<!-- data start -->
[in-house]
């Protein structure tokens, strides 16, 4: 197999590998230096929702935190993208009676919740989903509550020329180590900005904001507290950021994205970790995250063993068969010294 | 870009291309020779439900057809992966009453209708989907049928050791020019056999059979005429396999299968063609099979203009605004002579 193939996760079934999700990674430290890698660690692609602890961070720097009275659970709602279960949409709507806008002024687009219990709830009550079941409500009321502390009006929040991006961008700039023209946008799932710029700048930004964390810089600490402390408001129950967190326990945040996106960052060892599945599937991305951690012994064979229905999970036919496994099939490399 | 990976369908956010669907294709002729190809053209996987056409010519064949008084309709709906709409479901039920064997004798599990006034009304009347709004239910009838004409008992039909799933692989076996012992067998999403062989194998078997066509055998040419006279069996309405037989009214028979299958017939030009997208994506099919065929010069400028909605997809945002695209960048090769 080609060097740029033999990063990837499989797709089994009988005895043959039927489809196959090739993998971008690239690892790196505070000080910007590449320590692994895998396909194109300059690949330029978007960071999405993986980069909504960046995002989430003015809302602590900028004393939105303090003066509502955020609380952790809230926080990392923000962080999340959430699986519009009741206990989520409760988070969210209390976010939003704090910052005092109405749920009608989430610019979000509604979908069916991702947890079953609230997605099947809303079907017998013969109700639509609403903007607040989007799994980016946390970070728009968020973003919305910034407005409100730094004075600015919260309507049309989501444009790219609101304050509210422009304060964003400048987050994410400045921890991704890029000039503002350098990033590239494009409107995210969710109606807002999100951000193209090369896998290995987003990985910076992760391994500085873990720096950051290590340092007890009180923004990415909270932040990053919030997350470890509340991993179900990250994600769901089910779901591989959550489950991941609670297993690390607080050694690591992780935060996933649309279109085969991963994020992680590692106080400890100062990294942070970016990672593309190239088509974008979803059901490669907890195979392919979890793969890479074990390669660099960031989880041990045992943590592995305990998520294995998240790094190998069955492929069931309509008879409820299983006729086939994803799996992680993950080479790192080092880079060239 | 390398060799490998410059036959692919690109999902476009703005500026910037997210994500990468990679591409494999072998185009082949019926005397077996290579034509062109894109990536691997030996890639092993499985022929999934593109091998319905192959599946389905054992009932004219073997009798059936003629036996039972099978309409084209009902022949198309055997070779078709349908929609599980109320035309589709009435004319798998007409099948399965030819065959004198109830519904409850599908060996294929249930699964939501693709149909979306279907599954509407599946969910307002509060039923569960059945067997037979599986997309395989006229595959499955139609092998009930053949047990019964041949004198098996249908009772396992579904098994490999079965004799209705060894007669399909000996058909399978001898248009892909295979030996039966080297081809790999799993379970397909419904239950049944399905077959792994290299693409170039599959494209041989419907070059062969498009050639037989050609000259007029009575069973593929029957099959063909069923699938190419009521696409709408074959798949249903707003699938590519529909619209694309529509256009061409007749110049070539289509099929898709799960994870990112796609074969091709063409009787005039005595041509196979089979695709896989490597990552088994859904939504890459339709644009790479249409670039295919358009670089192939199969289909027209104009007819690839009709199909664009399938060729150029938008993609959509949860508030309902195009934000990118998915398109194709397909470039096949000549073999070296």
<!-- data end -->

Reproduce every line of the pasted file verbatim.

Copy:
[in-house]
């Protein structure tokens, strides 16, 4: 197999590998230096929702935190993208009676919740989903509550020329180590900005904001507290950021994205970790995250063993068969010294 | 870009291309020779439900057809992966009453209708989907049928050791020019056999059979005429396999299968063609099979203009605004002579 193939996760079934999700990674430290890698660690692609602890961070720097009275659970709602279960949409709507806008002024687009219990709830009550079941409500009321502390009006929040991006961008700039023209946008799932710029700048930004964390810089600490402390408001129950967190326990945040996106960052060892599945599937991305951690012994064979229905999970036919496994099939490399 | 990976369908956010669907294709002729190809053209996987056409010519064949008084309709709906709409479901039920064997004798599990006034009304009347709004239910009838004409008992039909799933692989076996012992067998999403062989194998078997066509055998040419006279069996309405037989009214028979299958017939030009997208994506099919065929010069400028909605997809945002695209960048090769 080609060097740029033999990063990837499989797709089994009988005895043959039927489809196959090739993998971008690239690892790196505070000080910007590449320590692994895998396909194109300059690949330029978007960071999405993986980069909504960046995002989430003015809302602590900028004393939105303090003066509502955020609380952790809230926080990392923000962080999340959430699986519009009741206990989520409760988070969210209390976010939003704090910052005092109405749920009608989430610019979000509604979908069916991702947890079953609230997605099947809303079907017998013969109700639509609403903007607040989007799994980016946390970070728009968020973003919305910034407005409100730094004075600015919260309507049309989501444009790219609101304050509210422009304060964003400048987050994410400045921890991704890029000039503002350098990033590239494009409107995210969710109606807002999100951000193209090369896998290995987003990985910076992760391994500085873990720096950051290590340092007890009180923004990415909270932040990053919030997350470890509340991993179900990250994600769901089910779901591989959550489950991941609670297993690390607080050694690591992780935060996933649309279109085969991963994020992680590692106080400890100062990294942070970016990672593309190239088509974008979803059901490669907890195979392919979890793969890479074990390669660099960031989880041990045992943590592995305990998520294995998240790094190998069955492929069931309509008879409820299983006729086939994803799996992680993950080479790192080092880079060239 | 390398060799490998410059036959692919690109999902476009703005500026910037997210994500990468990679591409494999072998185009082949019926005397077996290579034509062109894109990536691997030996890639092993499985022929999934593109091998319905192959599946389905054992009932004219073997009798059936003629036996039972099978309409084209009902022949198309055997070779078709349908929609599980109320035309589709009435004319798998007409099948399965030819065959004198109830519904409850599908060996294929249930699964939501693709149909979306279907599954509407599946969910307002509060039923569960059945067997037979599986997309395989006229595959499955139609092998009930053949047990019964041949004198098996249908009772396992579904098994490999079965004799209705060894007669399909000996058909399978001898248009892909295979030996039966080297081809790999799993379970397909419904239950049944399905077959792994290299693409170039599959494209041989419907070059062969498009050639037989050609000259007029009575069973593929029957099959063909069923699938190419009521696409709408074959798949249903707003699938590519529909619209694309529509256009061409007749110049070539289509099929898709799960994870990112796609074969091709063409009787005039005595041509196979089979695709896989490597990552088994859904939504890459339709644009790479249409670039295919358009670089192939199969289909027209104009007819690839009709199909664009399938060729150029938008993609959509949860508030309902195009934000990118998915398109194709397909470039096949000549073999070296």